As the citizens of a secluded Danish town gradually lose their trust in one another, the sight of a naked man in the early morning hours sets off an unsettling wave of paranoia. Now, as a ... See full summary »
Ann Eleonora Jørgensen
The good-hearted Harbour has spent his whole life trying to take care of his motherless and suicidal little brother, Wilbur. The brothers are inseparable. When in their thirties, they lose ... See full summary »
A group of Danish men take a boat-trip to Poland to celebrate the 40th birthday of Kaj with lots of drinking and women. They wind up in a group from a contact agency for Danish men and Polish women. Kaj is mistaken by Polish Magdalena for her date, who didn't show up at the ferry, and is quickly involved more than he expected.
A comedy on the surface, the movie has many layers. On the surface, it is very funny at times, but throughout the movie is a very disturbing undertone in its realistic portrayal of the clash between Danish and Polish culture. Essentially a social realist drama rather than a comedy, the movie also gives an unflattering depiction of Danish drinking-culture, yet one most Danes would agree is unfortunately not far from reality.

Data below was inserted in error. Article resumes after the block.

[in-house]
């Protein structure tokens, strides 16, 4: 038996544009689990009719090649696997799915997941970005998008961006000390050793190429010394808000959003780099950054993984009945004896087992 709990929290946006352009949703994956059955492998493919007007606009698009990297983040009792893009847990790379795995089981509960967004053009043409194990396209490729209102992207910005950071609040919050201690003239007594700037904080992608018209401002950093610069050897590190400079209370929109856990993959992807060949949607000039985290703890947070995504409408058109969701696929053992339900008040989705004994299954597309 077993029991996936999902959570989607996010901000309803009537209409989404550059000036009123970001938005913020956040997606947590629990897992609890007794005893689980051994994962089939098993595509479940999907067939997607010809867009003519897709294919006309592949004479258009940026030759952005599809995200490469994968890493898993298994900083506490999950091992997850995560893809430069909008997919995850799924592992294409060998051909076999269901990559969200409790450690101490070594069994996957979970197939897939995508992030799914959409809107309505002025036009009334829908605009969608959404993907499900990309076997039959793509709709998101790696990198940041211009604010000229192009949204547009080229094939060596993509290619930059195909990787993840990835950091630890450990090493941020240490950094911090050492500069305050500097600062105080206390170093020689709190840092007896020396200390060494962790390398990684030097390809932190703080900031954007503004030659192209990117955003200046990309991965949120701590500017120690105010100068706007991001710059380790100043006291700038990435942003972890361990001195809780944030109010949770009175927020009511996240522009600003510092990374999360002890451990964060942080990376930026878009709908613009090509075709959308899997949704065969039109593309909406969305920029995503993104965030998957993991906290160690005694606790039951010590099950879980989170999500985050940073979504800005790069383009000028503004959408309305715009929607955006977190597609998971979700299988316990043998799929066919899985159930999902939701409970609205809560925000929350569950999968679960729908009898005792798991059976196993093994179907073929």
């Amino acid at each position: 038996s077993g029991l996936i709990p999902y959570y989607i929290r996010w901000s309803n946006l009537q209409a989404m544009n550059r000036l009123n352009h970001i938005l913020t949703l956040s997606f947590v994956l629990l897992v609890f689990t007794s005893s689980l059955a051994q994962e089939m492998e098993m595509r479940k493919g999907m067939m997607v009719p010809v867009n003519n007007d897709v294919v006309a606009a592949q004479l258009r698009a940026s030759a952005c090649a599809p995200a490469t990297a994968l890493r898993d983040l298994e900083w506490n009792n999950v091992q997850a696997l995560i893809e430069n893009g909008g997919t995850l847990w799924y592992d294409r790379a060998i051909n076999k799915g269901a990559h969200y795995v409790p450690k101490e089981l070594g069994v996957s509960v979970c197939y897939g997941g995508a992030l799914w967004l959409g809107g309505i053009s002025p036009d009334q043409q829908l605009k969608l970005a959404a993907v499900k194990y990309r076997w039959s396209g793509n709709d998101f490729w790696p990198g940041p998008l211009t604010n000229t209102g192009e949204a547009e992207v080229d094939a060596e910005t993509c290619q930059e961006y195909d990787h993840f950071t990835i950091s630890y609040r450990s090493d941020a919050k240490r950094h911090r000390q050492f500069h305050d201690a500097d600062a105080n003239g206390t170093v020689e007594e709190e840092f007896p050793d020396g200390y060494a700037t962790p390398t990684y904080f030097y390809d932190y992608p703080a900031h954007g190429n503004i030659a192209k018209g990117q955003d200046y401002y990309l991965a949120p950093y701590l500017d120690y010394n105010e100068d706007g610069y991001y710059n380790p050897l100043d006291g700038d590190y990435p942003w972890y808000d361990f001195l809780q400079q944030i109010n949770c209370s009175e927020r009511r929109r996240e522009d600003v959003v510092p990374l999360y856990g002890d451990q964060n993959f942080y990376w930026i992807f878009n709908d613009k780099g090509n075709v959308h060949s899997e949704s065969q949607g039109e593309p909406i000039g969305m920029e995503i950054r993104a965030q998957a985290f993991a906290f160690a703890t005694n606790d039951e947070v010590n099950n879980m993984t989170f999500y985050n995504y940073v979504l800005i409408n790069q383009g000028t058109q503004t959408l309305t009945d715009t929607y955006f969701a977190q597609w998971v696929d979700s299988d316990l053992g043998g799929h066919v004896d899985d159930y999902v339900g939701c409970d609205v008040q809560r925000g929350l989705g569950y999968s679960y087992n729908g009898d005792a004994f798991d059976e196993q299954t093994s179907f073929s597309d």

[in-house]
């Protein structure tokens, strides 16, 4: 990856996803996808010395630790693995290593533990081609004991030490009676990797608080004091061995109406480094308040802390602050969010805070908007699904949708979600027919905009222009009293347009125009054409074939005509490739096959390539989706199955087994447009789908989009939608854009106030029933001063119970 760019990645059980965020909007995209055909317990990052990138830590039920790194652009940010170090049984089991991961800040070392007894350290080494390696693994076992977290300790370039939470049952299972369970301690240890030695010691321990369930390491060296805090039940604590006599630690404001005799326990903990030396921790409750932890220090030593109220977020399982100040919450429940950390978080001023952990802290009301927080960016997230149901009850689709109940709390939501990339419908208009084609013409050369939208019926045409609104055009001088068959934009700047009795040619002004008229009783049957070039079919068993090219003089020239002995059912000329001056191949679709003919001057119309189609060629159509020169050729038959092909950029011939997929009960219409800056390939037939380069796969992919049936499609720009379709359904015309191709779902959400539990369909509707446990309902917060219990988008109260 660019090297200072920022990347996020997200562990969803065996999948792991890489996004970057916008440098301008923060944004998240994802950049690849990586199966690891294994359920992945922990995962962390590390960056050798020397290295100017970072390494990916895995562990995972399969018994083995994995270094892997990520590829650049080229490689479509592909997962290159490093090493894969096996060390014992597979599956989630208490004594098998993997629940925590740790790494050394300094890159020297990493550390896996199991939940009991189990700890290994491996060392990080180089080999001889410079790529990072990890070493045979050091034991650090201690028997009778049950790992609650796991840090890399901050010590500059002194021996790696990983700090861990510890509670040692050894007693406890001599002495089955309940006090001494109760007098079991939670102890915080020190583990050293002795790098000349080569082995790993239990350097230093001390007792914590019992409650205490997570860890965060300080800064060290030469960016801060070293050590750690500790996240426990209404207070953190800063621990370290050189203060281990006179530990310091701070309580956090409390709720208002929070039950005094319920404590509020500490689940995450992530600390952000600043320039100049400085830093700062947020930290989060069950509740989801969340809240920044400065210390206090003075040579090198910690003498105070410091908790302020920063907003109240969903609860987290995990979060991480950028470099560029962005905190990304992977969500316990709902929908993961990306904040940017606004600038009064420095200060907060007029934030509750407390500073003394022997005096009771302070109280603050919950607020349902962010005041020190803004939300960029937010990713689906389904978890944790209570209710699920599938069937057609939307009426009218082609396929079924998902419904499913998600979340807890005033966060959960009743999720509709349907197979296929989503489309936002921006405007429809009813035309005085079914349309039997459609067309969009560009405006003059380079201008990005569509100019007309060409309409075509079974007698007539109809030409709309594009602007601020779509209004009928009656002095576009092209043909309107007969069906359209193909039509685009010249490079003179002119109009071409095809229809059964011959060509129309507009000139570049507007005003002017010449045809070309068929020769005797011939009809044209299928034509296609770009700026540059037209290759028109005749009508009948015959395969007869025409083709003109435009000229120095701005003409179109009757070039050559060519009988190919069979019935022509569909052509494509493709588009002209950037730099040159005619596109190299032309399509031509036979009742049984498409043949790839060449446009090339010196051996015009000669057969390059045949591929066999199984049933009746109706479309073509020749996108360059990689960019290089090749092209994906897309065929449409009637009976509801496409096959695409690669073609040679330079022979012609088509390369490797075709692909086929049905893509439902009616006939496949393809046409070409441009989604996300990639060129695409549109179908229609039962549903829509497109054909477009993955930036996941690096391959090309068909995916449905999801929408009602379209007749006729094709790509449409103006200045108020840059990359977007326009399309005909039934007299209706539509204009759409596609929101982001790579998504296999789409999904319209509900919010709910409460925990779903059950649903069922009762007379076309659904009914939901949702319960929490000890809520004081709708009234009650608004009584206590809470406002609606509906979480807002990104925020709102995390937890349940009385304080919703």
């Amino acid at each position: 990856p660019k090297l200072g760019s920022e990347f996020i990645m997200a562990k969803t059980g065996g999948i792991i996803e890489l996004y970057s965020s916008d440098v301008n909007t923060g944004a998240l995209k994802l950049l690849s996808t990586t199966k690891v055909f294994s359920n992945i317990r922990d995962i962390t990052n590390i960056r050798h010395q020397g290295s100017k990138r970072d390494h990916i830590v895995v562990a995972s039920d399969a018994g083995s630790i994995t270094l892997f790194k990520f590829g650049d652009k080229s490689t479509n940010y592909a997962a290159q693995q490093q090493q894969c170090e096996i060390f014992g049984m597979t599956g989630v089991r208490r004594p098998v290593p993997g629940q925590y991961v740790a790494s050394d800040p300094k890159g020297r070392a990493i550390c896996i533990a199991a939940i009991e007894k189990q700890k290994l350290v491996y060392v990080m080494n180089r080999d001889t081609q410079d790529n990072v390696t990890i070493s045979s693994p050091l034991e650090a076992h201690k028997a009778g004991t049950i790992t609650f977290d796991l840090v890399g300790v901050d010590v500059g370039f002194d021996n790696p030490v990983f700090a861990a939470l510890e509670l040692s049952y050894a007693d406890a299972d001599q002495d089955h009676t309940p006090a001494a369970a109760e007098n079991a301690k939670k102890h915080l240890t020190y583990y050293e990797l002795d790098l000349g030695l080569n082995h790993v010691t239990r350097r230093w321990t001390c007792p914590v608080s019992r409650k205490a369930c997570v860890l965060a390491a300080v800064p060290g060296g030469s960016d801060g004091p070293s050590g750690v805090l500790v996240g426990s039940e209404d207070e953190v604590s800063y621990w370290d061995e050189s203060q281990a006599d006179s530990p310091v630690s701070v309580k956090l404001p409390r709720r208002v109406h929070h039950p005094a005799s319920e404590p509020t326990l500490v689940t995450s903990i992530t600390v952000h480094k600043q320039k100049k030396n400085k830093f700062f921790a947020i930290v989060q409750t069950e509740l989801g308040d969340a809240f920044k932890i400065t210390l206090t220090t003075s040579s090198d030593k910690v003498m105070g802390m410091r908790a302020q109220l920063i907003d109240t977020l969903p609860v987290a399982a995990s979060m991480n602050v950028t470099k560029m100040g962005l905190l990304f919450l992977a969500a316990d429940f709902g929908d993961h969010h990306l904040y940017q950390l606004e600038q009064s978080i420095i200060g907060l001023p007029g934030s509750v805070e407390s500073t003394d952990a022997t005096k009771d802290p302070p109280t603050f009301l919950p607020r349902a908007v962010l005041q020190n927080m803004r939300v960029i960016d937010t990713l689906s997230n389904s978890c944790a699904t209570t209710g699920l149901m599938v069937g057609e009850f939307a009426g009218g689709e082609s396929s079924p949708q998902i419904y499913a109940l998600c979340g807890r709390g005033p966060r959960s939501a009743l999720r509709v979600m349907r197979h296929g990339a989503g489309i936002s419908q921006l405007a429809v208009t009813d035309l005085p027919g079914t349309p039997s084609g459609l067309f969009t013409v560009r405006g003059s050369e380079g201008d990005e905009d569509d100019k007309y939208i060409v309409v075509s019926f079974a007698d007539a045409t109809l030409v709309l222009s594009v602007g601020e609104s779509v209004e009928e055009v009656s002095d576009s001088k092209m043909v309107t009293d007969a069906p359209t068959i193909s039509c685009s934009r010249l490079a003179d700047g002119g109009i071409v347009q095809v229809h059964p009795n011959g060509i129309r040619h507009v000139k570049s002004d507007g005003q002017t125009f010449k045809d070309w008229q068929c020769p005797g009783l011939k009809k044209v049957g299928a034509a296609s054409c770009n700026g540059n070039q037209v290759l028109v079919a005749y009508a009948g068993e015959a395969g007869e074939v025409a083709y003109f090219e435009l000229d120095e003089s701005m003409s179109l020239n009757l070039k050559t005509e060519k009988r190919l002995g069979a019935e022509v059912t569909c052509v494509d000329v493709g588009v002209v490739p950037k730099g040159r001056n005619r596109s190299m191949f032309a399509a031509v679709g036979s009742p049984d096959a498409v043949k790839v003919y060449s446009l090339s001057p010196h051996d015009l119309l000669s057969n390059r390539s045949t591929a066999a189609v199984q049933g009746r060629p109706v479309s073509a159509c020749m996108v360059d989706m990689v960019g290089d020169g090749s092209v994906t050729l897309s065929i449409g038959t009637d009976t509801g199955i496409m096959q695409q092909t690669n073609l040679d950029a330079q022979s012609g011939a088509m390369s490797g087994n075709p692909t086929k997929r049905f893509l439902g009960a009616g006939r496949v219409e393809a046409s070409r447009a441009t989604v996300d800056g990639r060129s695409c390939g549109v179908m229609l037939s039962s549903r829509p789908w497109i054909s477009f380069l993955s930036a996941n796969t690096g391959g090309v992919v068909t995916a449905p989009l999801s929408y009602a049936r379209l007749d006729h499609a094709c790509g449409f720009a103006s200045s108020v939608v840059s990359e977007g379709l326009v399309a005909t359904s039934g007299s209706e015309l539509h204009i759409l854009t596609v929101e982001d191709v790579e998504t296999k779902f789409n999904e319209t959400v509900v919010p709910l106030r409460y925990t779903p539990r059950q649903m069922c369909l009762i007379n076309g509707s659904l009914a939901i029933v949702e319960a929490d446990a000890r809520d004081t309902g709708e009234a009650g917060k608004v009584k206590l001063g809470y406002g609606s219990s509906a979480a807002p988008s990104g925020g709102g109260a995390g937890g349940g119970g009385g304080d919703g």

The greatest strength of the movie, however, lies in its striking portrait of Kaj. Overweight, not too bright, awkward and shy, yet very warm-hearted and with something of a dreamer hidden inside, he gives the movie its touching appeal.
Both Steen Svare as Kaj and Dorota Pomykala as Magdalena give strong performances, and she deservedly won a Robert (the Danish Oscar) for best actress. We cannot help caring for them as persons because they are so real.
Director Lone Scherfig has made a similar touching portrait of awkward dreamers in her recent movie "Italian for beginners", which won the Silver Bear in Berlin. Both movies are highly recommended if you want to walk out of the movie theater with a feel-god yet thoughtful experience.
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